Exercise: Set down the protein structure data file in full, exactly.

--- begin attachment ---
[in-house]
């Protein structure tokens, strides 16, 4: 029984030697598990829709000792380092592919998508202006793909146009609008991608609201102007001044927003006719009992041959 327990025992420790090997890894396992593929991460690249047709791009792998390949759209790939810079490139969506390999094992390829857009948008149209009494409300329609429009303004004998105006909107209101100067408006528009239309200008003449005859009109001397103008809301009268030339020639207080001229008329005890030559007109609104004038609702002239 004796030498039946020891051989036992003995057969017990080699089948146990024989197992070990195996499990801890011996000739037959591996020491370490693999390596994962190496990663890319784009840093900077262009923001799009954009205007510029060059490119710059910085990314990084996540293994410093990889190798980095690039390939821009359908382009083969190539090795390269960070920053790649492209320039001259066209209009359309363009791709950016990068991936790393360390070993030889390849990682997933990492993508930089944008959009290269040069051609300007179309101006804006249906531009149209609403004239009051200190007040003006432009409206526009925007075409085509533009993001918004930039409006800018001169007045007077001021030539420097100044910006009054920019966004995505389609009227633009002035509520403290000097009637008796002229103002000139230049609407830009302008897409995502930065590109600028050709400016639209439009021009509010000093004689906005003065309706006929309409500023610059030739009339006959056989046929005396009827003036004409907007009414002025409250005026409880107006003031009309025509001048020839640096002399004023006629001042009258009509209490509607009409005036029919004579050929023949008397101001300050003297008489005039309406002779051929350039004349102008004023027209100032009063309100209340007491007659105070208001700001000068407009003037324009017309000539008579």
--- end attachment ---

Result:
[in-house]
């Protein structure tokens, strides 16, 4: 029984030697598990829709000792380092592919998508202006793909146009609008991608609201102007001044927003006719009992041959 327990025992420790090997890894396992593929991460690249047709791009792998390949759209790939810079490139969506390999094992390829857009948008149209009494409300329609429009303004004998105006909107209101100067408006528009239309200008003449005859009109001397103008809301009268030339020639207080001229008329005890030559007109609104004038609702002239 004796030498039946020891051989036992003995057969017990080699089948146990024989197992070990195996499990801890011996000739037959591996020491370490693999390596994962190496990663890319784009840093900077262009923001799009954009205007510029060059490119710059910085990314990084996540293994410093990889190798980095690039390939821009359908382009083969190539090795390269960070920053790649492209320039001259066209209009359309363009791709950016990068991936790393360390070993030889390849990682997933990492993508930089944008959009290269040069051609300007179309101006804006249906531009149209609403004239009051200190007040003006432009409206526009925007075409085509533009993001918004930039409006800018001169007045007077001021030539420097100044910006009054920019966004995505389609009227633009002035509520403290000097009637008796002229103002000139230049609407830009302008897409995502930065590109600028050709400016639209439009021009509010000093004689906005003065309706006929309409500023610059030739009339006959056989046929005396009827003036004409907007009414002025409250005026409880107006003031009309025509001048020839640096002399004023006629001042009258009509209490509607009409005036029919004579050929023949008397101001300050003297008489005039309406002779051929350039004349102008004023027209100032009063309100209340007491007659105070208001700001000068407009003037324009017309000539008579």